This framework – which applies to all courts and tribunals – is explained in the Practice Guidance issued by the Lord Chief Justice and the Senior President of Tribunals on 28 June 2022. It applies whether the court is sitting in person, but enabling remote observation, or if the court is, itself, sitting remotely. In broad terms, its effect is to:
provide judges with the power to make directions to enable members of the public to observe proceedings remotely (by video or audio);
set down a series of considerations for judges to apply when deciding whether to make such a direction;
make it (by the Courts Act 2003 s85B) a criminal offence to make an unauthorised recording during any such remote observation.
In respect of the Court of Protection, the introduction of the new framework places matters on a clearer statutory footing than previously; whilst judges of the court had grappled with the problem of recording of remote observations (see Re TA (recording of hearings; communication with court office)  EWCOP 3), they had been doing so in circumstances where the powers to prevent recording had to be derived somewhat indirectly.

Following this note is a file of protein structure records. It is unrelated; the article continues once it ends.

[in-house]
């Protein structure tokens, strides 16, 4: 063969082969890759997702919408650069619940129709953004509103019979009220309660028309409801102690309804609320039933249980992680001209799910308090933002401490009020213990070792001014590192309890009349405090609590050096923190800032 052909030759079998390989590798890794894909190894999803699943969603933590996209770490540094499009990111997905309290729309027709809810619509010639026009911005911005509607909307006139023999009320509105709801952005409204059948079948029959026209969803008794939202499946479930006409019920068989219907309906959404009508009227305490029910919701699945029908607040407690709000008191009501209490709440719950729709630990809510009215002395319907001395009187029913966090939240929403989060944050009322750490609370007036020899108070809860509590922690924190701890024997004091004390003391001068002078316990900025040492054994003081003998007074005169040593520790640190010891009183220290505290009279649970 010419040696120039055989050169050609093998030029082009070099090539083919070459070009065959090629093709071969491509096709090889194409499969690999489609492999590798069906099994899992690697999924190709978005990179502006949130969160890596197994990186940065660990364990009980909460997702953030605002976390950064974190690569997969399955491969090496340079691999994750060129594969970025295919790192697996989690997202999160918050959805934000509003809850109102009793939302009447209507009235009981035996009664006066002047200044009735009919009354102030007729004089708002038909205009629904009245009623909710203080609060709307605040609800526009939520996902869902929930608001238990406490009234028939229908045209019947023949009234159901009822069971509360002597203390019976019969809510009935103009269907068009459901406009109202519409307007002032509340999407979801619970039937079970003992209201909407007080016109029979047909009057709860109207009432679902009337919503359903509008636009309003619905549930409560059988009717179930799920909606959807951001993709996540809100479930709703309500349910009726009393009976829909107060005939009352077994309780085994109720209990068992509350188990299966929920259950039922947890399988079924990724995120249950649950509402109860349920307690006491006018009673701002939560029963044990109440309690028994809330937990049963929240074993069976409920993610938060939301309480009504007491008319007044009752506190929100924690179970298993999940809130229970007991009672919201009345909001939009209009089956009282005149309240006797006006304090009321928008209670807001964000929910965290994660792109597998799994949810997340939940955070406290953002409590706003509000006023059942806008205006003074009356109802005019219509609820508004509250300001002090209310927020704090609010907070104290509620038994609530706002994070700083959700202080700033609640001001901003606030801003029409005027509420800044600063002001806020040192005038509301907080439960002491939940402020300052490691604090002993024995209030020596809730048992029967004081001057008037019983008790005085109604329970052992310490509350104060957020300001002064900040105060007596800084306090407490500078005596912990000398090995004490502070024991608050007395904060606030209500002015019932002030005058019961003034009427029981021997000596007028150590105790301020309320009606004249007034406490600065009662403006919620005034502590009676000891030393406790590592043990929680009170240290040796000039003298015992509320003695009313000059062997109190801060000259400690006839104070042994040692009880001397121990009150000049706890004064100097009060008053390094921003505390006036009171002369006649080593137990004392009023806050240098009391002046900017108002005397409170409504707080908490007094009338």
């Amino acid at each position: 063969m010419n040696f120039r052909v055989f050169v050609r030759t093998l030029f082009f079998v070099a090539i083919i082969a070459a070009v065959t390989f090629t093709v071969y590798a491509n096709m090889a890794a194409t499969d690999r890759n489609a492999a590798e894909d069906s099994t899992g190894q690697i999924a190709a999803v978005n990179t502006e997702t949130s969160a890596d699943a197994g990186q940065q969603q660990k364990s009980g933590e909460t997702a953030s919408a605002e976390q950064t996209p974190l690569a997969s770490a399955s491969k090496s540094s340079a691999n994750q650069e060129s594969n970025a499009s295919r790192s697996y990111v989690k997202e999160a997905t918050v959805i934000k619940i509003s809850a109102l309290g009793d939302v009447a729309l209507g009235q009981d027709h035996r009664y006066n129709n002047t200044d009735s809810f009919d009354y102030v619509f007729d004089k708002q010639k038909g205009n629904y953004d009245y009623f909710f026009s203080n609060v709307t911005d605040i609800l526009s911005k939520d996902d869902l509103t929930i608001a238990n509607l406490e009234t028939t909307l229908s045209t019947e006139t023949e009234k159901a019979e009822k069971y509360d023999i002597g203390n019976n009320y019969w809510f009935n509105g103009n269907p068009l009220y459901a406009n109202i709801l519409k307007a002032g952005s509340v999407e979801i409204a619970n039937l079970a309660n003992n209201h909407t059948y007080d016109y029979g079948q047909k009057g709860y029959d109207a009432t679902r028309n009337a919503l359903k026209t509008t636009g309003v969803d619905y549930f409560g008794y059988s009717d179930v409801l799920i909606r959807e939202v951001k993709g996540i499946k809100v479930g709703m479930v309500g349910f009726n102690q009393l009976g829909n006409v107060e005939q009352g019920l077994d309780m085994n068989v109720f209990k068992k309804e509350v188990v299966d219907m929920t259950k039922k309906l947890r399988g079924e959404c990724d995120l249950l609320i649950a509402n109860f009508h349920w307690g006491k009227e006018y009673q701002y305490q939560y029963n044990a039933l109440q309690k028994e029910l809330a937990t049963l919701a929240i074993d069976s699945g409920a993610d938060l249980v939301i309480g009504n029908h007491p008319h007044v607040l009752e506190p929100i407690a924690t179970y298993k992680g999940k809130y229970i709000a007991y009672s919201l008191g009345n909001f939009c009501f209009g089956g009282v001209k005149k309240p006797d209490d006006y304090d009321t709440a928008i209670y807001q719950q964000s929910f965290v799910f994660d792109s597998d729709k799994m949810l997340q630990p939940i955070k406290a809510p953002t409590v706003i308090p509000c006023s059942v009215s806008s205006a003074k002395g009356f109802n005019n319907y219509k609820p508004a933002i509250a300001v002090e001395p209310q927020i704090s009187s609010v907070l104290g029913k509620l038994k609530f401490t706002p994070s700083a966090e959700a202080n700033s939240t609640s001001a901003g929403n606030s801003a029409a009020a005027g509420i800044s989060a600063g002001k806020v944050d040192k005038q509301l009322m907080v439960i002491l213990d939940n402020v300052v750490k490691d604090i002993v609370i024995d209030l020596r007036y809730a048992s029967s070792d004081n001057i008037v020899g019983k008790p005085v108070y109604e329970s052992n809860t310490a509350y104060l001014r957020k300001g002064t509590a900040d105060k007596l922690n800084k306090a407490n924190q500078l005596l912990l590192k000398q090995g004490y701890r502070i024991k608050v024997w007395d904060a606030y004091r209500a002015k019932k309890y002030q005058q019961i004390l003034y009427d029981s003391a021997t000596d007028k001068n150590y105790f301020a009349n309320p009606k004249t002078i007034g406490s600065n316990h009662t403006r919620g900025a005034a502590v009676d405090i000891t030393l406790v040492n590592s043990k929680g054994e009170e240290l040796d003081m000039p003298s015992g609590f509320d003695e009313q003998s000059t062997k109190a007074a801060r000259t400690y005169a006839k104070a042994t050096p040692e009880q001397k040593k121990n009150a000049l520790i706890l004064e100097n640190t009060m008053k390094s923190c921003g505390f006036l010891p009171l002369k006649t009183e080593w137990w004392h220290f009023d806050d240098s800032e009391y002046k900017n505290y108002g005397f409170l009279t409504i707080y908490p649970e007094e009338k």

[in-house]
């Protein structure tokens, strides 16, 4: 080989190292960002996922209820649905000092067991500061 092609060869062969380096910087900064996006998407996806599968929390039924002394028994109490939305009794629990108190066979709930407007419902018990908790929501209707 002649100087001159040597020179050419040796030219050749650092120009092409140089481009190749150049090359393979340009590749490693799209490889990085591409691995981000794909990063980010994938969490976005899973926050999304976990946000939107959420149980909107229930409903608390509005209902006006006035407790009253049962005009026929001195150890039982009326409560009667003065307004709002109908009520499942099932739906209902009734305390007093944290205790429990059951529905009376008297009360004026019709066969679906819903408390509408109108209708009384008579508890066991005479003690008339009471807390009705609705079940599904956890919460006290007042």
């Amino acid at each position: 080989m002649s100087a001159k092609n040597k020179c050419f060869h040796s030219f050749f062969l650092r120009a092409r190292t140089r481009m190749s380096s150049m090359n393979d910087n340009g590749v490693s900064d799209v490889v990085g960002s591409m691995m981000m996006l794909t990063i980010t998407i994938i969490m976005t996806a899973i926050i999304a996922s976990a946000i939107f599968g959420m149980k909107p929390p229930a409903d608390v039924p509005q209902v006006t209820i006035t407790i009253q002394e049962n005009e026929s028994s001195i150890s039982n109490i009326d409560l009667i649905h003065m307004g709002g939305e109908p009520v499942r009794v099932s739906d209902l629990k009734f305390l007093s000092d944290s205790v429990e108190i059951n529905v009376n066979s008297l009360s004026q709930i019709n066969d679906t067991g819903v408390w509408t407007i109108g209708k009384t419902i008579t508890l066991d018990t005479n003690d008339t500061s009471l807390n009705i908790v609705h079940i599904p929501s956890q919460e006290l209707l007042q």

It is likely that the Remote Hearings Guidance issued by the Vice-President, Hayden J, in March 2020 will be updated in due course to address the provisions of this new framework, not least as the provisions of the template order attached to that guidance now require updating to reflect that there is no need now to injunct observers from making unauthorised recordings, as this is covered by the offence under Courts Act s85B.